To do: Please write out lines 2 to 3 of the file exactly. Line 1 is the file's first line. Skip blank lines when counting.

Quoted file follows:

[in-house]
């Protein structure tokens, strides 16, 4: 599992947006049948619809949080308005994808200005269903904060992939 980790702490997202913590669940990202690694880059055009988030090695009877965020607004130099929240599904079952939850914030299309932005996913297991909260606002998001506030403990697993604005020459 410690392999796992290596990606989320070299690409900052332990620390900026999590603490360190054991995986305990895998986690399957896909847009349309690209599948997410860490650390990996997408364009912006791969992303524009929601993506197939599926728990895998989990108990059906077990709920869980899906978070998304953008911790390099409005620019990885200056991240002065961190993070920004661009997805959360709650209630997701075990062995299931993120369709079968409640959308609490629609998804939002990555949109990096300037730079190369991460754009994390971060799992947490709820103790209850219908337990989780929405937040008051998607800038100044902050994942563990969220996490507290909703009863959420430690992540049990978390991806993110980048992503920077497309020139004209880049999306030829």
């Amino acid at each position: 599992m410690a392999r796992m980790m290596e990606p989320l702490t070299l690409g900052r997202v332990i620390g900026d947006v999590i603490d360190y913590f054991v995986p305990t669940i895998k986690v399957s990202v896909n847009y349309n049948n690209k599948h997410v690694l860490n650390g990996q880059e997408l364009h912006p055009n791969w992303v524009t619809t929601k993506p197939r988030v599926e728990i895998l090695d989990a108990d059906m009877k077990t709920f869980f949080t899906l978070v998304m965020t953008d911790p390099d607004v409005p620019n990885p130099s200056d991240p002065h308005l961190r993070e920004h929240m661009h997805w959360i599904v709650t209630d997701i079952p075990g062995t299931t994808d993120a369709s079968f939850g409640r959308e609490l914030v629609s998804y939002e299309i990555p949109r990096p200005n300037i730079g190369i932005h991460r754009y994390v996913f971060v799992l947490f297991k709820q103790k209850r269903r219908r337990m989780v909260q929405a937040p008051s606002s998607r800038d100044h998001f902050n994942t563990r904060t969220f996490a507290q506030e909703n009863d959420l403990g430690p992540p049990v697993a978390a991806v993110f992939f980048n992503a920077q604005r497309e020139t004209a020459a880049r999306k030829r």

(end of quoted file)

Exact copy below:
């Protein structure tokens, strides 16, 4: 599992947006049948619809949080308005994808200005269903904060992939 980790702490997202913590669940990202690694880059055009988030090695009877965020607004130099929240599904079952939850914030299309932005996913297991909260606002998001506030403990697993604005020459 410690392999796992290596990606989320070299690409900052332990620390900026999590603490360190054991995986305990895998986690399957896909847009349309690209599948997410860490650390990996997408364009912006791969992303524009929601993506197939599926728990895998989990108990059906077990709920869980899906978070998304953008911790390099409005620019990885200056991240002065961190993070920004661009997805959360709650209630997701075990062995299931993120369709079968409640959308609490629609998804939002990555949109990096300037730079190369991460754009994390971060799992947490709820103790209850219908337990989780929405937040008051998607800038100044902050994942563990969220996490507290909703009863959420430690992540049990978390991806993110980048992503920077497309020139004209880049999306030829």
């Amino acid at each position: 599992m410690a392999r796992m980790m290596e990606p989320l702490t070299l690409g900052r997202v332990i620390g900026d947006v999590i603490d360190y913590f054991v995986p305990t669940i895998k986690v399957s990202v896909n847009y349309n049948n690209k599948h997410v690694l860490n650390g990996q880059e997408l364009h912006p055009n791969w992303v524009t619809t929601k993506p197939r988030v599926e728990i895998l090695d989990a108990d059906m009877k077990t709920f869980f949080t899906l978070v998304m965020t953008d911790p390099d607004v409005p620019n990885p130099s200056d991240p002065h308005l961190r993070e920004h929240m661009h997805w959360i599904v709650t209630d997701i079952p075990g062995t299931t994808d993120a369709s079968f939850g409640r959308e609490l914030v629609s998804y939002e299309i990555p949109r990096p200005n300037i730079g190369i932005h991460r754009y994390v996913f971060v799992l947490f297991k709820q103790k209850r269903r219908r337990m989780v909260q929405a937040p008051s606002s998607r800038d100044h998001f902050n994942t563990r904060t969220f996490a507290q506030e909703n009863d959420l403990g430690p992540p049990v697993a978390a991806v993110f992939f980048n992503a920077q604005r497309e020139t004209a020459a880049r999306k030829r």